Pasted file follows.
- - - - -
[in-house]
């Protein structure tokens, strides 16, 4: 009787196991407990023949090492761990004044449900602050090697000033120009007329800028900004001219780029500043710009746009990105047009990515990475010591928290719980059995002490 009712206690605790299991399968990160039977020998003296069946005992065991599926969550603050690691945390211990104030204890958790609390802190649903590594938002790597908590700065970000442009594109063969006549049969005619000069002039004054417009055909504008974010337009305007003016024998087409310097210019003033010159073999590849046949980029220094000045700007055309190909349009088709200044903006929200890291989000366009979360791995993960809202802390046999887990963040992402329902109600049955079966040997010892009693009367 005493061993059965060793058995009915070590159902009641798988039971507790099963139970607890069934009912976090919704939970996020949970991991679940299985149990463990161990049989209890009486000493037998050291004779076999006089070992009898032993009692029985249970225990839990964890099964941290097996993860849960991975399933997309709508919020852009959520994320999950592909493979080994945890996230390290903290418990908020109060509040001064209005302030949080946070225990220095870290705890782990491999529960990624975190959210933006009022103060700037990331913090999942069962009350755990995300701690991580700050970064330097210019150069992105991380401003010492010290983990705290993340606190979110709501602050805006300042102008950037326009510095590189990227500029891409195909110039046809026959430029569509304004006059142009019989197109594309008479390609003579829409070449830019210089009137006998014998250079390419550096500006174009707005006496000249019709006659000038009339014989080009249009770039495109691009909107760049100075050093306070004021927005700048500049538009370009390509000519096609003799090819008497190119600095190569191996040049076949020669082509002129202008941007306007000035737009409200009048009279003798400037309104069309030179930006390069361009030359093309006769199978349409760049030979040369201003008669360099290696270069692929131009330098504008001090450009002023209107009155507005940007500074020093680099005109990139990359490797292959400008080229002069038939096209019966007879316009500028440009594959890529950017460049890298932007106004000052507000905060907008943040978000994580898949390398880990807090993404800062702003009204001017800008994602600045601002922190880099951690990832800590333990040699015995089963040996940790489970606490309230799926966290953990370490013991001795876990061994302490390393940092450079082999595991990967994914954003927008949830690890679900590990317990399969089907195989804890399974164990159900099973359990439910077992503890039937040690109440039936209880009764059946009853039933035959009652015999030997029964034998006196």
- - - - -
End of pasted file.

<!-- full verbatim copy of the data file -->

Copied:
[in-house]
């Protein structure tokens, strides 16, 4: 009787196991407990023949090492761990004044449900602050090697000033120009007329800028900004001219780029500043710009746009990105047009990515990475010591928290719980059995002490 009712206690605790299991399968990160039977020998003296069946005992065991599926969550603050690691945390211990104030204890958790609390802190649903590594938002790597908590700065970000442009594109063969006549049969005619000069002039004054417009055909504008974010337009305007003016024998087409310097210019003033010159073999590849046949980029220094000045700007055309190909349009088709200044903006929200890291989000366009979360791995993960809202802390046999887990963040992402329902109600049955079966040997010892009693009367 005493061993059965060793058995009915070590159902009641798988039971507790099963139970607890069934009912976090919704939970996020949970991991679940299985149990463990161990049989209890009486000493037998050291004779076999006089070992009898032993009692029985249970225990839990964890099964941290097996993860849960991975399933997309709508919020852009959520994320999950592909493979080994945890996230390290903290418990908020109060509040001064209005302030949080946070225990220095870290705890782990491999529960990624975190959210933006009022103060700037990331913090999942069962009350755990995300701690991580700050970064330097210019150069992105991380401003010492010290983990705290993340606190979110709501602050805006300042102008950037326009510095590189990227500029891409195909110039046809026959430029569509304004006059142009019989197109594309008479390609003579829409070449830019210089009137006998014998250079390419550096500006174009707005006496000249019709006659000038009339014989080009249009770039495109691009909107760049100075050093306070004021927005700048500049538009370009390509000519096609003799090819008497190119600095190569191996040049076949020669082509002129202008941007306007000035737009409200009048009279003798400037309104069309030179930006390069361009030359093309006769199978349409760049030979040369201003008669360099290696270069692929131009330098504008001090450009002023209107009155507005940007500074020093680099005109990139990359490797292959400008080229002069038939096209019966007879316009500028440009594959890529950017460049890298932007106004000052507000905060907008943040978000994580898949390398880990807090993404800062702003009204001017800008994602600045601002922190880099951690990832800590333990040699015995089963040996940790489970606490309230799926966290953990370490013991001795876990061994302490390393940092450079082999595991990967994914954003927008949830690890679900590990317990399969089907195989804890399974164990159900099973359990439910077992503890039937040690109440039936209880009764059946009853039933035959009652015999030997029964034998006196």